Chew for a Healthier You

We all want a perfect smile. Many pay thousands of dollars to achieve flawless white teeth. But did you know your pearly whites are the first line of defense to a healthier you?

I eat fast. I learned to do this in the military. We had less than fifteen minutes to travel through the food line, sit, eat, and get back into formation. No wonder they called our meal chow. I’d get stomach cramps and poor bowel movements. Many of the soldiers did. Later in life, I learned the benefits of chewing my food thoroughly, and I need to share them with you.

Studies show our food should be masticated (chewed) about thirty times. However, if it’s steak we should gnaw on it up to forty times. The good news, those delicious, mashed potatoes and other soft foods only need about seven passes over the teeth.

In this fast paced life, many of us don’t have time to sit for a meal let alone chew our food over twenty-five times per bite. So why should we fight to bite?

Life-long Benefits

The life-long benefits outweigh the time it takes to fully consume a meal properly. Let’s take a look at a few of those life-long benefits:

  • More blood flow to the brain.
  • Your body absorbs more of the vital nutrients.
  • You maintain a healthier weight.
  • Food digests easier.
  • Easier on your teeth.
  • Less bacteria in your intestines.
  • You Enjoy and Taste Your Food!!

The digestion process starts in the mouth as you chew. Saliva contains special enzymes to help digest the starches and break down fat so the body can absorb them easier. If you don’t completely chew, the food sits in your stomach a long time, causing bloating and heartburn.

Food travels down the esophagus and into the stomach in a few seconds. When we don’t take the time to properly chew our food, we can consume more than we need before the feeling of satiation reaches the brain. It takes about twenty minutes for your brain to send a signal that your stomach is full.

The act of mastication makes more blood flow to the brain. The theory is if there is less blood flow to the brain, the risk of Alzheimer or dementia rises. People with few or no teeth will chew less; resulting in less blood flow to the brain.

Many of us desire to burn more calories. Why not chew your food until there are no more lumps. You can burn up to 10 calories for a 300-calorie meal. This may not seem like much, but over the course of  a month you can burn up to 2,000 calories. Research also suggests it may help control your appetite.

The mastication of hard food stimulates saliva production. Saliva kills harmful oral bacteria, neutralizes harmful acid, and supplies minerals that help teeth stay strong.

Studies show the digestion system works better when we don’t consume liquid fifteen minutes prior to eating or fifteen minutes after our meal. When you drink before, the digestive enzymes become diluted. Any liquid during or right after the meal will push the food through the digestive system faster and hinders the absorption of nutrients.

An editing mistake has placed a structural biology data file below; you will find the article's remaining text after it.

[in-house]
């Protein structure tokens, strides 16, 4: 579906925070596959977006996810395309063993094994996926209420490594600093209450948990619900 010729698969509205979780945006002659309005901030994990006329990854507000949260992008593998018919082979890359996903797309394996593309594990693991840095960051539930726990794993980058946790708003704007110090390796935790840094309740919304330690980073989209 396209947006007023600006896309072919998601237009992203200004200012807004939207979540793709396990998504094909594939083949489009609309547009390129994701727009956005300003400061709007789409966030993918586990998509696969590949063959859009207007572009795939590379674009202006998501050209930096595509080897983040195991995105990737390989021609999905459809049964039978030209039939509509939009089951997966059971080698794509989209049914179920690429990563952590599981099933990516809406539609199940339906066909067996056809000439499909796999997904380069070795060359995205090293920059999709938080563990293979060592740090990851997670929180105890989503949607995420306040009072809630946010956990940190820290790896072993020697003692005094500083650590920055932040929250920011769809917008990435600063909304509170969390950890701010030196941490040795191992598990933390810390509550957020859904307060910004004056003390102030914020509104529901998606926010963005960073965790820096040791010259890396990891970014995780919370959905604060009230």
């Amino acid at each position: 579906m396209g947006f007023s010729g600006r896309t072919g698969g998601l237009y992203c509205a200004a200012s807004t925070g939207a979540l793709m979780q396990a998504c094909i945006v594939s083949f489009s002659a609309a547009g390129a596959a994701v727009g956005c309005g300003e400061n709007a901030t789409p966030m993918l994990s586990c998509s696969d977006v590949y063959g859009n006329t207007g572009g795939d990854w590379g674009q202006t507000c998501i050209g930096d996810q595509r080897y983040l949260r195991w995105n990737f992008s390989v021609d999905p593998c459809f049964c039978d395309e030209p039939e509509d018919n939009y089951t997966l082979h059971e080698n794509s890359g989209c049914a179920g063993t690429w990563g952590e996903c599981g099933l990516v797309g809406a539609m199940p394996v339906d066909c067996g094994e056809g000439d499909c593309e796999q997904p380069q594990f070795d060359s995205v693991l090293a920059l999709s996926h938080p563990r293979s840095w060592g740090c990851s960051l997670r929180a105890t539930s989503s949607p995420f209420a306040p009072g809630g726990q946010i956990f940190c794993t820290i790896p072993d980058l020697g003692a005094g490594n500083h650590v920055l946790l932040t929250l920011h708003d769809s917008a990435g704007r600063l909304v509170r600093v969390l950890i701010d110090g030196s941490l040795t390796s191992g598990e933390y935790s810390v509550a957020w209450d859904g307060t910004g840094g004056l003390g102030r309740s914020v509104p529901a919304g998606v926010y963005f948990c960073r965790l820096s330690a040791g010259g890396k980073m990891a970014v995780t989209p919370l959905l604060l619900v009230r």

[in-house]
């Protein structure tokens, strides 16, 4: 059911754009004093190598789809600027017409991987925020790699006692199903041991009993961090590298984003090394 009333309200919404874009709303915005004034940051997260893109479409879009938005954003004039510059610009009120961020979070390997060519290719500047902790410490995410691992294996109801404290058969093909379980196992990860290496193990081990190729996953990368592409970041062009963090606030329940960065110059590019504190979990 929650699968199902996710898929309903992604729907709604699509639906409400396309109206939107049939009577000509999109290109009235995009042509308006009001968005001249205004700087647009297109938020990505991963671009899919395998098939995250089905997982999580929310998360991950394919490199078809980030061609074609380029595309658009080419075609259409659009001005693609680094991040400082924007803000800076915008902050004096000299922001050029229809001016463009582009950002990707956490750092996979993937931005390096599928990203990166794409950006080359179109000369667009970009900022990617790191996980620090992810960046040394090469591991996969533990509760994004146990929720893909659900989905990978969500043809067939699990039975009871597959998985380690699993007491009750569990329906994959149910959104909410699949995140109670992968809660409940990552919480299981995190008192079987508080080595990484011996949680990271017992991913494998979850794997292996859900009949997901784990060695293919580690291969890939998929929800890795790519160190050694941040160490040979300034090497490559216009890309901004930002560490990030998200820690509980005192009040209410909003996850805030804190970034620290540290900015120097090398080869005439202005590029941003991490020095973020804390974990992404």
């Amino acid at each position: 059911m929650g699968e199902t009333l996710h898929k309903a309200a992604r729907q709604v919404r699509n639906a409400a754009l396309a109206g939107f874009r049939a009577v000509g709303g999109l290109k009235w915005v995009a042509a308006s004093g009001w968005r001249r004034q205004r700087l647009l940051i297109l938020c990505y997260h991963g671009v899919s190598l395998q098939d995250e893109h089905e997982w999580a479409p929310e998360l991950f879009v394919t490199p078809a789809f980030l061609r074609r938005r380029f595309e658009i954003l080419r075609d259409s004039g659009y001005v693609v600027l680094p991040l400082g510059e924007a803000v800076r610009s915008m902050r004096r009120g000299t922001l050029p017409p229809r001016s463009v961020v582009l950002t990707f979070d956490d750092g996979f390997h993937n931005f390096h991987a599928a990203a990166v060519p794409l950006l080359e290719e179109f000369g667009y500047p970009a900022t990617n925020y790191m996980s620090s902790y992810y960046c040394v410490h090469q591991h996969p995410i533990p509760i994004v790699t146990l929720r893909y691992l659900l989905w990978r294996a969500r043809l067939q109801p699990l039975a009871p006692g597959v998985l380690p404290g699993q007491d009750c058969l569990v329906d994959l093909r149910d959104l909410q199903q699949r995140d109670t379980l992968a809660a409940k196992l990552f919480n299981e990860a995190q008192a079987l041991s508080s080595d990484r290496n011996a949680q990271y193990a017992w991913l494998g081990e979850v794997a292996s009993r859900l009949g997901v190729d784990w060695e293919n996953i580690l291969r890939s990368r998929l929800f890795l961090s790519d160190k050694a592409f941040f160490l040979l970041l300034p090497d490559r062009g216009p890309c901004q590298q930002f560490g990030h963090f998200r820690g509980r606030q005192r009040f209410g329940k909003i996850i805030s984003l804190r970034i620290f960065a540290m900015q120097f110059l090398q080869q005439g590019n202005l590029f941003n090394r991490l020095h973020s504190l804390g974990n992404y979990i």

Six Essential Nutrients

There are six essential nutrients our bodies need to function. The body cannot make these on its own so these nutrients must be gained from food.

  1. Carbohydrates: This is the main sources of energy for the body.
  2. Vitamins: Each vitamin aids with different aspects of the body. Some vitamins help you resist infections, aid in a healthy nervous system, while others may help acquire energy from food.
  3. Minerals: Some minerals are used for metabolic processes and others are used as part of body structures like calcium in our bones and teeth.
  4. Proteins: These are used for growth, repair, and maintenance of body tissue.
  5. Fats: These insulate and protect different parts of the body. Dietary fats produce energy and support cell function. Fats help absorb nutrients and produce hormones.
  6. Water: Water regulates body temperature. Blood and other body fluids are mostly water, which helps to carry nutrients around the body and in and out of cells. Our bodies are 45-75% water.

So, if you feel tired or experience digestive problems—such as gas, bloating, constipation, food reactions, and headaches—perhaps you need to chew your food for a healthier you.

About the Author

Cherrilynn Bisbano is chaplain and ordained minister who is an award-winning writer, speaker, and coach. She loves encouraging her brothers and sister to stand firm and shine for Jesus. Her book Shine Don’t Whine is helping many women overcome, fear, anxiety, perfectionism, and worry. Her newest release, Experience Immanuel Daily, ignites a desire for readers to draw close to God. You can find Cherrilynn at

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